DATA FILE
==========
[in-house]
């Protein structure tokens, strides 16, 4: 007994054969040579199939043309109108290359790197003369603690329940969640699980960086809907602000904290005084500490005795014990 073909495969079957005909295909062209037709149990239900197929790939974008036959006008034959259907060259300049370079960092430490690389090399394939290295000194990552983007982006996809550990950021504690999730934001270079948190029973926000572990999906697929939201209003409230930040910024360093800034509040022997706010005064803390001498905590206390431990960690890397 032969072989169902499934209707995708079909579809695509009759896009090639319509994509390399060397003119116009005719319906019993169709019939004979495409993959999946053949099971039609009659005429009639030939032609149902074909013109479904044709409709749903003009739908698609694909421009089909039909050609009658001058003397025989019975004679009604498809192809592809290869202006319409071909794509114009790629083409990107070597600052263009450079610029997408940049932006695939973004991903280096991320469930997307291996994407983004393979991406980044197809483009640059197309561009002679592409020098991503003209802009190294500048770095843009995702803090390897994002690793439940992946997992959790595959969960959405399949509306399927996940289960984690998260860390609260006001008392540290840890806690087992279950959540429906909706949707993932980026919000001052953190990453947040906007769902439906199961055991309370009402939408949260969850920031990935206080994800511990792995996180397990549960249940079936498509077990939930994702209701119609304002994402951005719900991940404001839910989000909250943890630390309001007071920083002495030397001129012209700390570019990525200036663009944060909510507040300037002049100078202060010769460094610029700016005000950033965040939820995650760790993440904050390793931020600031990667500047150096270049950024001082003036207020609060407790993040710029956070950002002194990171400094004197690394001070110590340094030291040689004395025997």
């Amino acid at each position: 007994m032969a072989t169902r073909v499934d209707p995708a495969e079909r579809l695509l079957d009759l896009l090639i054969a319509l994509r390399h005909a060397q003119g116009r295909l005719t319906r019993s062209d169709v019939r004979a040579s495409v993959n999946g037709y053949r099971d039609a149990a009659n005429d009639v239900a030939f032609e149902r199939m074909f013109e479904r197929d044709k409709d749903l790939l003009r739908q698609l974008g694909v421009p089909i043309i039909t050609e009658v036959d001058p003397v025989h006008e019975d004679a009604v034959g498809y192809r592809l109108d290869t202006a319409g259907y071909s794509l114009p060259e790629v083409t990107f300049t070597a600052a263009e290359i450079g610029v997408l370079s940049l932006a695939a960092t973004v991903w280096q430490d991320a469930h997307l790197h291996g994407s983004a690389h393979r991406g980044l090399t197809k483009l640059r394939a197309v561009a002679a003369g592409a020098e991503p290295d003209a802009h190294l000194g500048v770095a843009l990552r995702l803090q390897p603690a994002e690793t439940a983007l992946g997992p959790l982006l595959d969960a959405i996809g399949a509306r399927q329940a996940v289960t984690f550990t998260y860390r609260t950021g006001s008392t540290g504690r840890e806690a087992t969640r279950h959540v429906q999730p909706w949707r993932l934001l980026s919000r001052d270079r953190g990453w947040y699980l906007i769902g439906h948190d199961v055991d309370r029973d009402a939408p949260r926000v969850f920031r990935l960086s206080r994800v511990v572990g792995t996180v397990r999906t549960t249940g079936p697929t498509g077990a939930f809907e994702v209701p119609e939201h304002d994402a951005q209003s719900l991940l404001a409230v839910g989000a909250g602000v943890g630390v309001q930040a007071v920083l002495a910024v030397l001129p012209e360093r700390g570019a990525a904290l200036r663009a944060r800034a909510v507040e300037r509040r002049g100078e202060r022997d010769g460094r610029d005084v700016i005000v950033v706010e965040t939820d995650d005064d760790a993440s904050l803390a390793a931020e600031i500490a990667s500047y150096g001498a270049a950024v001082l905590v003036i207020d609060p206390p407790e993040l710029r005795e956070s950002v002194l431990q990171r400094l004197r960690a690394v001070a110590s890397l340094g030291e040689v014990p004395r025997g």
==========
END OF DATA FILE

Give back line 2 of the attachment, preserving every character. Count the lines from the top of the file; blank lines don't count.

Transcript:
């Protein structure tokens, strides 16, 4: 007994054969040579199939043309109108290359790197003369603690329940969640699980960086809907602000904290005084500490005795014990 073909495969079957005909295909062209037709149990239900197929790939974008036959006008034959259907060259300049370079960092430490690389090399394939290295000194990552983007982006996809550990950021504690999730934001270079948190029973926000572990999906697929939201209003409230930040910024360093800034509040022997706010005064803390001498905590206390431990960690890397 032969072989169902499934209707995708079909579809695509009759896009090639319509994509390399060397003119116009005719319906019993169709019939004979495409993959999946053949099971039609009659005429009639030939032609149902074909013109479904044709409709749903003009739908698609694909421009089909039909050609009658001058003397025989019975004679009604498809192809592809290869202006319409071909794509114009790629083409990107070597600052263009450079610029997408940049932006695939973004991903280096991320469930997307291996994407983004393979991406980044197809483009640059197309561009002679592409020098991503003209802009190294500048770095843009995702803090390897994002690793439940992946997992959790595959969960959405399949509306399927996940289960984690998260860390609260006001008392540290840890806690087992279950959540429906909706949707993932980026919000001052953190990453947040906007769902439906199961055991309370009402939408949260969850920031990935206080994800511990792995996180397990549960249940079936498509077990939930994702209701119609304002994402951005719900991940404001839910989000909250943890630390309001007071920083002495030397001129012209700390570019990525200036663009944060909510507040300037002049100078202060010769460094610029700016005000950033965040939820995650760790993440904050390793931020600031990667500047150096270049950024001082003036207020609060407790993040710029956070950002002194990171400094004197690394001070110590340094030291040689004395025997």